Are automated debugging techniques actually helping programmers?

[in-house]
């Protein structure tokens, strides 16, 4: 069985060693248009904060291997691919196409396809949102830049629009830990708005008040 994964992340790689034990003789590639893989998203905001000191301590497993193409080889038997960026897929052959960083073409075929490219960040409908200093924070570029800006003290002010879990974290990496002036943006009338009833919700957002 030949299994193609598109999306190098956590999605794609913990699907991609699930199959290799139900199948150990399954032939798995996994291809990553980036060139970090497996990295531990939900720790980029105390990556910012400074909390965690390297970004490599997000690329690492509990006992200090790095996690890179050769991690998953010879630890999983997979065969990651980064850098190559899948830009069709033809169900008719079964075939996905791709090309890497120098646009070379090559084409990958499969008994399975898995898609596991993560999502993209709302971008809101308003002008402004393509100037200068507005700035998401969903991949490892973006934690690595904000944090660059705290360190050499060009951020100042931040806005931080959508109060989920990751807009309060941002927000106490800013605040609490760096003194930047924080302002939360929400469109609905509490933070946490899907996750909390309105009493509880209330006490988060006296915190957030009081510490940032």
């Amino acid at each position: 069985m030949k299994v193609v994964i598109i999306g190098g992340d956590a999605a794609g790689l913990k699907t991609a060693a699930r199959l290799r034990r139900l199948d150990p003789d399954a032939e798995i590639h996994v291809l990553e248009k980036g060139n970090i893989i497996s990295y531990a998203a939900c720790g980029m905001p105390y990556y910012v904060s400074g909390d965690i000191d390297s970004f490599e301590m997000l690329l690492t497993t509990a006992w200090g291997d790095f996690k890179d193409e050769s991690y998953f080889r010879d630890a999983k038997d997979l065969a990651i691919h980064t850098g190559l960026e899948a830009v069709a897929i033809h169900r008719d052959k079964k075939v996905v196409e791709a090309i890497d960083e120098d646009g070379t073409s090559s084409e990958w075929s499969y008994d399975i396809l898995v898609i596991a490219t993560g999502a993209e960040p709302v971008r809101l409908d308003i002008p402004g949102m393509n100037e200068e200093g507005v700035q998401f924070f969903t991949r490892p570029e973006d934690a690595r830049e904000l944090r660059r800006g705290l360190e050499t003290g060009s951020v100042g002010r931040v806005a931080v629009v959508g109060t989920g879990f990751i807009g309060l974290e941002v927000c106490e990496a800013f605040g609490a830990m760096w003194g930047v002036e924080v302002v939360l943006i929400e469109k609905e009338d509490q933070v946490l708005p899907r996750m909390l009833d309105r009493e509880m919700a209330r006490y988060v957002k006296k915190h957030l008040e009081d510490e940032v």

Debugging is notoriously difficult and extremely time consuming. Researchers have therefore invested a considerable amount of effort in developing automated techniques and tools for supporting various debugging tasks. Although potentially useful, most of these techniques have yet to demonstrate their practical effectiveness. One common limitation of existing approaches, for instance, is their reliance on a set of strong assumptions on how developers behave when debugging (e.g., the fact that examining a faulty statement in isolation is enough for a developer to understand and fix the corresponding bug). In more general terms, most existing techniques just focus on selecting subsets of potentially faulty statements and ranking them according to some criterion. By doing so, they ignore the fact that understanding the root cause of a failure typically involves complex activities, such as navigating program dependencies and rerunning the program with different inputs. The overall goal of this research is to investigate how developers use and benefit from automated debugging tools through a set of human studies. As a first step in this direction, we perform a preliminary study on a set of developers by providing them with an automated debugging tool and two tasks to be performed with and without the tool. Our results provide initial evidence that several assumptions made by automated debugging techniques do not hold in practice. Through an analysis of the results, we also provide insights on potential directions for future work in the area of automated debugging.